By NEIL MODIE
BELLEVUE -- Interim King County Prosecutor Dan Satterberg, taking the offensive, dismissed as "grandstanding" Wednesday his election opponent's often-repeated promise to try one criminal case a year if he becomes prosecutor.
In a Bellevue debate with Bill Sherman, a deputy prosecutor and a Democrat, Satterberg said Sherman "wants to be, as the elected prosecutor, going into court, pointing the finger at the bad guy and impressing the jury and hoping the media is there to cover his one case a year. To me, that's grandstanding ... It becomes a political event."
A Republican and career prosecutor, Satterberg criticized Sherman more aggressively than he has in their previous public appearances, including a debate last week. He labeled Sherman's tenure in the prosecutor's office "a journeyman's experience, three years in the office, only in the criminal division."
Before now, Satterberg mostly has listened to Sherman criticize decisions and policies of the prosecutor's office and has stressed his own experience as its chief of staff for 17 years under Prosecutor Norm Maleng, who died May 24. Satterberg was appointed to succeed him.
When the candidates were asked the main differences between them, Sherman said it is their attitude toward governing. He said the prosecutor should "not just rest on his laurels" but be an innovative leader who looks to other criminal justice jurisdictions for new initiatives that have proven themselves.
Sherman said he would place greater emphasis and prosecution resources on elder abuse and drug-related crimes. He said King County has one of the few major prosecutor's offices in the country that lacks an environmental crimes section.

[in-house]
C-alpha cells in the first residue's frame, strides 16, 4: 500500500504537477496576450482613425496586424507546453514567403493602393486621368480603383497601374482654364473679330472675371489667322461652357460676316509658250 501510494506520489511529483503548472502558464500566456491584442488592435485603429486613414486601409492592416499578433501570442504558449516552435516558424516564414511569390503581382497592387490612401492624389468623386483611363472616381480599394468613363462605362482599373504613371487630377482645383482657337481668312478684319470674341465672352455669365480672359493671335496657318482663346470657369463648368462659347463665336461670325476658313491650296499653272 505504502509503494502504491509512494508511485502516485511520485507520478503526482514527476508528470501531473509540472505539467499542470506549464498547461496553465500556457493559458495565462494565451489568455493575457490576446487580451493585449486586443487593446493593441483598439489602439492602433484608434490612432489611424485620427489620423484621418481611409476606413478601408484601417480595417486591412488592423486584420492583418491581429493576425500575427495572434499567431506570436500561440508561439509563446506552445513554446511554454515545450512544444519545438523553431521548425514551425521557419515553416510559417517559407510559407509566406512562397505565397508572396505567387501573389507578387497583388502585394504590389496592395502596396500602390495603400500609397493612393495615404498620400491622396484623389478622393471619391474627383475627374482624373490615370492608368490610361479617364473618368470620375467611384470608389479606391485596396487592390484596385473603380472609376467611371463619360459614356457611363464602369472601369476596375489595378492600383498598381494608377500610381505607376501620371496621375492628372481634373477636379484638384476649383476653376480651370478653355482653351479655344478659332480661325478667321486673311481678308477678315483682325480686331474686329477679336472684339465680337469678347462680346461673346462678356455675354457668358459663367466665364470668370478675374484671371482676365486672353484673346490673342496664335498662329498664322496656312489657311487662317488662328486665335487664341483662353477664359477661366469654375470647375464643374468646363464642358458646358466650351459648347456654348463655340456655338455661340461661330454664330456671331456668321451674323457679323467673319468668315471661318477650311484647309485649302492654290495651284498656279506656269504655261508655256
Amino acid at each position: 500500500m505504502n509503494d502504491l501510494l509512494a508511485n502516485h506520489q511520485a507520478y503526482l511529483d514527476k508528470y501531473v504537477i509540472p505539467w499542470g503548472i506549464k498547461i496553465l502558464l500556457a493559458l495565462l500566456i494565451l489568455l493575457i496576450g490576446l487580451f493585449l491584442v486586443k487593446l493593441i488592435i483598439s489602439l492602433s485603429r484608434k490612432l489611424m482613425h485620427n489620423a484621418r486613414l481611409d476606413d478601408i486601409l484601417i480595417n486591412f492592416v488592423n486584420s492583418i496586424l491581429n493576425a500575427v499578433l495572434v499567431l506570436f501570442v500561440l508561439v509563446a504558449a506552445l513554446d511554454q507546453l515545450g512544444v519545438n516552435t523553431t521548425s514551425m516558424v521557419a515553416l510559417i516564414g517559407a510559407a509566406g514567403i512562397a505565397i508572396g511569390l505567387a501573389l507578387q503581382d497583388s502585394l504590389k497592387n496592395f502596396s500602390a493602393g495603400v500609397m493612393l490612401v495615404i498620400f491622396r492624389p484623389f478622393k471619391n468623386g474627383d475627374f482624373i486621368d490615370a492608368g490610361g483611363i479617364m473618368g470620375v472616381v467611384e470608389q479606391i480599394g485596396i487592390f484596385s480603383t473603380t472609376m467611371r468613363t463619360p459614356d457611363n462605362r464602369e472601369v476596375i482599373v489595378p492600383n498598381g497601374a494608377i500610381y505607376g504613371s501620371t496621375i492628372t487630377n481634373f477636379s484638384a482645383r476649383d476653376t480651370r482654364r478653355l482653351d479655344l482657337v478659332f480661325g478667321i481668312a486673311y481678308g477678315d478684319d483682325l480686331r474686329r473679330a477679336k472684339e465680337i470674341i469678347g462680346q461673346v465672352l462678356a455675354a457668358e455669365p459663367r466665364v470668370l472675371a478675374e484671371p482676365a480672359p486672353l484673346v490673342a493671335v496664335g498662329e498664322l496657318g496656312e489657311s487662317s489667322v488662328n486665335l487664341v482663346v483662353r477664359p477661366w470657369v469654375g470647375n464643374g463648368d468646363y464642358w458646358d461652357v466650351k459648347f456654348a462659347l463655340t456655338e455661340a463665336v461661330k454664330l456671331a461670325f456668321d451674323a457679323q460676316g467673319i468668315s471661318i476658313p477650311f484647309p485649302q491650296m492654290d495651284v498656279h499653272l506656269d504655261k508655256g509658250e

The Democrat said he would be more aggressive about prosecuting gun-law violations. And as he has before, he criticized the prosecutor's office for not aggressively prosecuting offenses by King County sheriff's officers that the Post-Intelligencer exposed in 2005 and 2006.
The office, Satterberg retorted, "is not the cesspool of corruption and mismanagement that Bill thinks it is, but you have to say something when you want to throw the bum out of office."
"I think this election is about qualifications," he said, noting that he has been in the prosecutor's office for 22 years and, with Maleng, has seen 180,000 felony cases go through the office in his 17 years as chief of staff.
"Bill has been in the office for three years," Satterberg said. "He has never managed another person during that time. He's never tried a homicide case. He's never been promoted." He said he himself has tried more cases than Sherman has.
Sherman claims a greater breadth of experience, having worked during the Clinton Administration in the offices of the vice president and the secretary of the interior, and in Interior having helped develop a management plan to improve efficiency and reduce costs. He also worked as a civil litigator in a law firm before becoming a deputy prosecutor.
A Republican running in a Democratic county, Satterberg has emphasized his and Maleng's nonpartisan management of the office. "I think this office ought to be a nonpartisan office, quite frankly, and if I'm elected I'm going to work to make this a nonpartisan office" by changing state law and the County Charter, Satterberg said.